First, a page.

At a time when such a great deal of the Sixers’ future rests upon the navicular bone of one seven-foot tall man, it’s good to know that the man leading the charge understands the value of having an edge in the category of sports science.
He’s Somewhat Innovative In His Use Of Analytics
Despite his father being a contemptuous dinosaur who struggled to comprehend a letter literally written at an eighth-grade level, Bryan Colangelo is actually a fairly thoughtful and sharp executive. Throughout his career with the Suns and Raptors, he embraced advanced metrics and analytic tools, and Toronto was one of the first teams in the NBA to install SportVU cameras in their arena, in large part because of the influence of the younger Colangelo.
With the Suns, he had the foresight to hire and empower then-unproven coach Mike D’Antoni to institute his controversial run-and-gun scheme in Phoenix, sticking with him despite a 21-40 record during his first season at the helm. D’Antoni would go on to lead the Suns to a 232-96 (70.7%) record over the following four years, with the team finishing top-five in pace and threes attempted in each of those seasons. Today, the Suns’ 25-ish threes attempted per game under D’Antoni wouldn’t even crack the NBA’s top 10.
I’ve seen many people complain loudly that the departure of Hinkie will signal a return to the inefficient and archaic playing style of the Doug Collins-era Sixers. I don’t think that’s Colangelo’s intention, and I actually think his history suggests the opposite.
He Had The Balls To Take Andrea Bargnani And Jonas Valanciunas
One of the more unfortunate criticisms of Bryan Colangelo that I’ve seen thrown around since he was hired on April 10 is his ability to assess talent through the draft, with his infamous selection of Italian big man Andrea Bargnani first-overall in 2006 used as the crux of the argument. No, I’m not here to defend Bargnani, nor his selection over five-time All-Star LaMarcus Aldridge, but I am going to say that the fact that Colangelo, in his first draft with the Raptors, was willing to swing for the fences and take a boom-or-bust prospect first-overall is admirable (ed. note: drafting Bargnani wasn’t the problem, but refusing to give up on him was).
Removing hindsight from the equation, I can totally understand why Bargnani was an attractive option for Toronto with the #1 pick. Because 2006 was the first year in which high schoolers were no longer allowed to jump directly to the NBA, that class was one of the weakest in recent memory, with Adam Morrison, Tyrus Thomas, and Shelden Williams rounding out the top five that year. In Bargnani, a 7’1" 20-year-old with three-point range and a decent post game, the hope was that he could fill out his frame and become a passable defender and rebounder. Instead, despite eventually topping out at 21.4 points per game during his fifth season, he never became much more than a one-dimensional scorer. Add to that Colangelo’s strategy to acquire non-American players in order to have a better chance of keeping them north of the border once they hit free agency, and the pick makes even more sense.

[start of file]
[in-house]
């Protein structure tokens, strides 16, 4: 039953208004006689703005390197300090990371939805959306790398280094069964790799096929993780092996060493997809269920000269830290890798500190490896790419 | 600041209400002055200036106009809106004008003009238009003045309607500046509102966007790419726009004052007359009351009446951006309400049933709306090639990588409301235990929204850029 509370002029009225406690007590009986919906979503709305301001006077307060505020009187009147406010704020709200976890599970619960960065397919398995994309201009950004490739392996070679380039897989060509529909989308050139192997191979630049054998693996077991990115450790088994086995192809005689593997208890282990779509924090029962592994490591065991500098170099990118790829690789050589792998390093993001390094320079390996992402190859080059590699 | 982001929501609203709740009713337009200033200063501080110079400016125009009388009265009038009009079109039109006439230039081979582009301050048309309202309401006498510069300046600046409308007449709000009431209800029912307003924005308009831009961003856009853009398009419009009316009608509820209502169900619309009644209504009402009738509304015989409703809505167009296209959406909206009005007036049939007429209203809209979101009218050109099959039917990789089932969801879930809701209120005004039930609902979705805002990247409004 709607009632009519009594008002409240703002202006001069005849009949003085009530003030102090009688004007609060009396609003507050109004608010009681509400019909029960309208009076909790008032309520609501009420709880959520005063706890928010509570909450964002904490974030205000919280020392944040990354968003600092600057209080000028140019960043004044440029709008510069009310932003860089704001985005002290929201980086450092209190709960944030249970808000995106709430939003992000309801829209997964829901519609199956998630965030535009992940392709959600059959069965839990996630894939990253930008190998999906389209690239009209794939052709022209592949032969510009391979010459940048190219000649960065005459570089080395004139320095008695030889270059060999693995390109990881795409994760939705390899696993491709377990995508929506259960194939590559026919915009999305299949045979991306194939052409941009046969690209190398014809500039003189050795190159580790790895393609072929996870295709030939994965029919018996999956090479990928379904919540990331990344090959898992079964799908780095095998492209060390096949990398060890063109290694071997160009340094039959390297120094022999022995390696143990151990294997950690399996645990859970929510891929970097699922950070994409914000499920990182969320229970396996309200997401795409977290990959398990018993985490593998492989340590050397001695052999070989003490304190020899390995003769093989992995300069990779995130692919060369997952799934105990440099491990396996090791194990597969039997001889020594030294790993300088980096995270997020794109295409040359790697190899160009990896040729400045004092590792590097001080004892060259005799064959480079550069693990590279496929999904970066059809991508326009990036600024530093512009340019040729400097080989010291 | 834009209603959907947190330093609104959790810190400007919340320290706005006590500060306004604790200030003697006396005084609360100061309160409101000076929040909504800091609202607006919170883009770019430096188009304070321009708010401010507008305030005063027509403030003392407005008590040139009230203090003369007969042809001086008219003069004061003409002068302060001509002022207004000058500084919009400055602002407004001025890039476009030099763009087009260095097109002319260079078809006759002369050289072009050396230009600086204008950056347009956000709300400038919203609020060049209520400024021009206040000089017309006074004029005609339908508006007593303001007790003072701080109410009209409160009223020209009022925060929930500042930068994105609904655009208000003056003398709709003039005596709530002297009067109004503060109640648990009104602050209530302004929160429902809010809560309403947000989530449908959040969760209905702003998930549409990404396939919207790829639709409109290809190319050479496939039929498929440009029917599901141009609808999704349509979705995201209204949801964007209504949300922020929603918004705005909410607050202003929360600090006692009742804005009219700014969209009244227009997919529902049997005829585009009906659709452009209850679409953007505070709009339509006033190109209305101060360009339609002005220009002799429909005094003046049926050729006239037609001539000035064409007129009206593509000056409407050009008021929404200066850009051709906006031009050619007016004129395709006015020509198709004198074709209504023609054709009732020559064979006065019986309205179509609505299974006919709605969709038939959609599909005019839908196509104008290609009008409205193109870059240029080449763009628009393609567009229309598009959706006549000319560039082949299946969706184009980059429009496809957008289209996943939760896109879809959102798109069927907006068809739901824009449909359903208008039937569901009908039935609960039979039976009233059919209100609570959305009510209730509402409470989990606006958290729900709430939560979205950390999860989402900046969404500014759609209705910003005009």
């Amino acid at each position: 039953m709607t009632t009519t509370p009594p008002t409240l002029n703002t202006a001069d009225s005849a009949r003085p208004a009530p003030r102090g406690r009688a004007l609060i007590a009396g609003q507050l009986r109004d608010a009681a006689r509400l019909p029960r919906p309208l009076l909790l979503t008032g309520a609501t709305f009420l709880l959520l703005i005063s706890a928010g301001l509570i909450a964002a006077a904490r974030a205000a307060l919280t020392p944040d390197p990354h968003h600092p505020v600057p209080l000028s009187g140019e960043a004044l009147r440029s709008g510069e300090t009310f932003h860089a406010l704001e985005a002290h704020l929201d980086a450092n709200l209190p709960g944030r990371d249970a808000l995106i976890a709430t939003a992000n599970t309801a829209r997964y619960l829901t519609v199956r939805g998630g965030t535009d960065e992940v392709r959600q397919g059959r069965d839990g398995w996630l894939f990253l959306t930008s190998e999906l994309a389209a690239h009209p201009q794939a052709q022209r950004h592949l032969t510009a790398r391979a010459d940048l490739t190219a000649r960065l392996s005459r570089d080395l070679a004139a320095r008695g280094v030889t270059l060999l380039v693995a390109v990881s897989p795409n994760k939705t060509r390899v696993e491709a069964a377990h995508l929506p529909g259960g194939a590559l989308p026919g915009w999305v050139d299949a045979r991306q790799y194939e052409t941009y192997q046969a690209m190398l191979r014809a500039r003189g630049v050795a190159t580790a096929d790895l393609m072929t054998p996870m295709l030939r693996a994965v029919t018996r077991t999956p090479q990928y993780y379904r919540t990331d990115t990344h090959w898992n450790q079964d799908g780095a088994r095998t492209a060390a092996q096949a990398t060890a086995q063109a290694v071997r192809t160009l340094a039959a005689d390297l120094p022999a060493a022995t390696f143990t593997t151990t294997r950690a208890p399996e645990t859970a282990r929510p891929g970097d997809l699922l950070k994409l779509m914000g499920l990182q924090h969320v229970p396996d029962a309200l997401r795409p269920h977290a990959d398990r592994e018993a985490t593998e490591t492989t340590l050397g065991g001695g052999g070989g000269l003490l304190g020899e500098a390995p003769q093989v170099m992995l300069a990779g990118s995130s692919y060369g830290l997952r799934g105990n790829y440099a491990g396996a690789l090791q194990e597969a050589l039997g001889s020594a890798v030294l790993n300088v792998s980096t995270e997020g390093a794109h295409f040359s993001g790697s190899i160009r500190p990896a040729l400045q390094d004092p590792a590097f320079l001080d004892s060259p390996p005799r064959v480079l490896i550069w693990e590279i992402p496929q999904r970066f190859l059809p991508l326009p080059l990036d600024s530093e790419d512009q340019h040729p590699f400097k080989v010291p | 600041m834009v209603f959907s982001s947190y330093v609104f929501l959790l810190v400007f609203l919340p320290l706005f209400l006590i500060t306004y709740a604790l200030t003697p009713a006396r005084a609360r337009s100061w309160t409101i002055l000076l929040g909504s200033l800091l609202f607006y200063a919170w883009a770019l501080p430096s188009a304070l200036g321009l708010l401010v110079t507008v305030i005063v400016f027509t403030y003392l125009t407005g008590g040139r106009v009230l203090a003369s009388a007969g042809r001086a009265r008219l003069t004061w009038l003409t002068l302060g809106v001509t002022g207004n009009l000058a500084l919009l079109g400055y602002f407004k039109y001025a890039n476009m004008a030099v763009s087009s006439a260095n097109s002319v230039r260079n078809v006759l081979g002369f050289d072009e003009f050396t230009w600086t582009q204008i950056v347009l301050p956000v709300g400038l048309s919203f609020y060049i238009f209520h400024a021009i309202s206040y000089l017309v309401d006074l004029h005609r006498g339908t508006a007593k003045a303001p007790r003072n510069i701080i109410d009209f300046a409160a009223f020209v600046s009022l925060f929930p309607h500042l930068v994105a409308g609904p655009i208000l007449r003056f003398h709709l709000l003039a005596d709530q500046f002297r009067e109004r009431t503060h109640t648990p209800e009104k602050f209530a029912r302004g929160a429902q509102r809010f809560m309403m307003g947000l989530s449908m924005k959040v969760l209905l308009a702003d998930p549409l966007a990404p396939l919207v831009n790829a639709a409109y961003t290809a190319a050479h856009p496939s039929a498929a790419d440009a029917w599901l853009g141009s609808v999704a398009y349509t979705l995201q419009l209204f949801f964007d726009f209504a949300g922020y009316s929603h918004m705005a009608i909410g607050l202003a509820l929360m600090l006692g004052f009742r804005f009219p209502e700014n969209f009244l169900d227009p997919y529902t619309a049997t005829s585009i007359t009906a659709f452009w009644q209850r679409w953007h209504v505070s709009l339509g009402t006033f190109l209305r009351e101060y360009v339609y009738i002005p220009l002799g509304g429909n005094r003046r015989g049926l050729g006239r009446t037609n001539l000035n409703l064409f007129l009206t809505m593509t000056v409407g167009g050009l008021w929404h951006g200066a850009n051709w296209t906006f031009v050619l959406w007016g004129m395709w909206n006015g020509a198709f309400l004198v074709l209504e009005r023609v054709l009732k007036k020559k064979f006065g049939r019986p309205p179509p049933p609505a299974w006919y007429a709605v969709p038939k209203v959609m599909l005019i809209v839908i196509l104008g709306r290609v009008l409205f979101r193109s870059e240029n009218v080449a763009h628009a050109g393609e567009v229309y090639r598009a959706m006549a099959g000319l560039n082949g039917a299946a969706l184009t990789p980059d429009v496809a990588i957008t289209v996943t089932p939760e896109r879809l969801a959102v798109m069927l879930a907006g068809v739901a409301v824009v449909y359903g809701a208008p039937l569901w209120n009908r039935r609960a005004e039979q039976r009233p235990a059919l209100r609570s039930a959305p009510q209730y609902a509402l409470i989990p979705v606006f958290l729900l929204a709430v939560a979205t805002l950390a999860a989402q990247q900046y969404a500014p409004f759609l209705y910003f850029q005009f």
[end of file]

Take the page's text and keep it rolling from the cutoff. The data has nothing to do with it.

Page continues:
During Sam Hinkie’s tenure in Philadelphia, we appreciated his willingness to take short-term hits in service to the Sixers’ longterm goals. We saw it when he made Nerlens Noel his first major acquisition despite knowing that the highly touted big man would likely miss his entire rookie season while recovering from knee surgery. And he doubled down on that strategy in 2014, selecting injured center Joel Embiid third-overall and acquiring the draft rights to Dario Saric despite the point-forward’s three-year contract with Anadolu Efes of the Turkish Basketball League. While Bryan Colangelo has been brought in, in large part, to accelerate the Sixers’ rebuild, a move he made in 2011 should make you feel a bit better about his willingness to delay gratification when necessary.
Coming off a disappointing 22-60 season in the wake of Chris Bosh’s departure from Toronto to join LeBron James and Dwyane Wade in Miami, the Raptors held the fifth-overall pick in the 2011 Draft. Colangelo had just been signed to a two-year contract extension, and the pressure was on from ownership for him to turn things around quickly. It would have been easy for him to have gone for an NBA-ready prospect like Kemba Walker (selected ninth) or a flashy name like Jimmer Fredette (selected 10th). Instead, he took Jonas Valanciunas, a talented big man still under contract with Lietuvos Rytas in his native Lithuania.
The Raptors were made to wait a year on Valanciunas, who missed the entirety of the lockout-shortened 2011-12 season while playing overseas before coming over the following summer. The seven-footer has since become a key piece on a 50+ win Raptors team. Unfortunately, Colangelo never saw the fruits of his selection, as he was let go in May of 2013.
This past year, we saw another seven-foot foreigner with deft touch but an undeveloped frame look dominant at times as a rookie with the New York Knicks. And I think all of us are thankful that Hinkie selected Nerlens Noel back in 2013 instead of settling for Ben McLeMore or Trey Burke. When swinging for the fences, it can go either way, as we’ve seen play out with Joel Embiid. But I for one would rather have a GM who’s willing to take a shot at the next Giannis Antetkounmpo than one who’d happily take Kelly Olynyk two spots earlier.
It remains to be seen what Colangelo will do this summer and what role ownership will play in mandating moves be made. All we can do at this point is hope that his track record and his words align with his actions.
"With regard to that future, I just want to be very clear that this is not about a departure from a process, departure from a strategy. This is a moving forward with everything that’s already been established, everything that’s in place and we’re going to be measured in the continued building of this organization."
– Bryan Colangelo (April 10, 2016)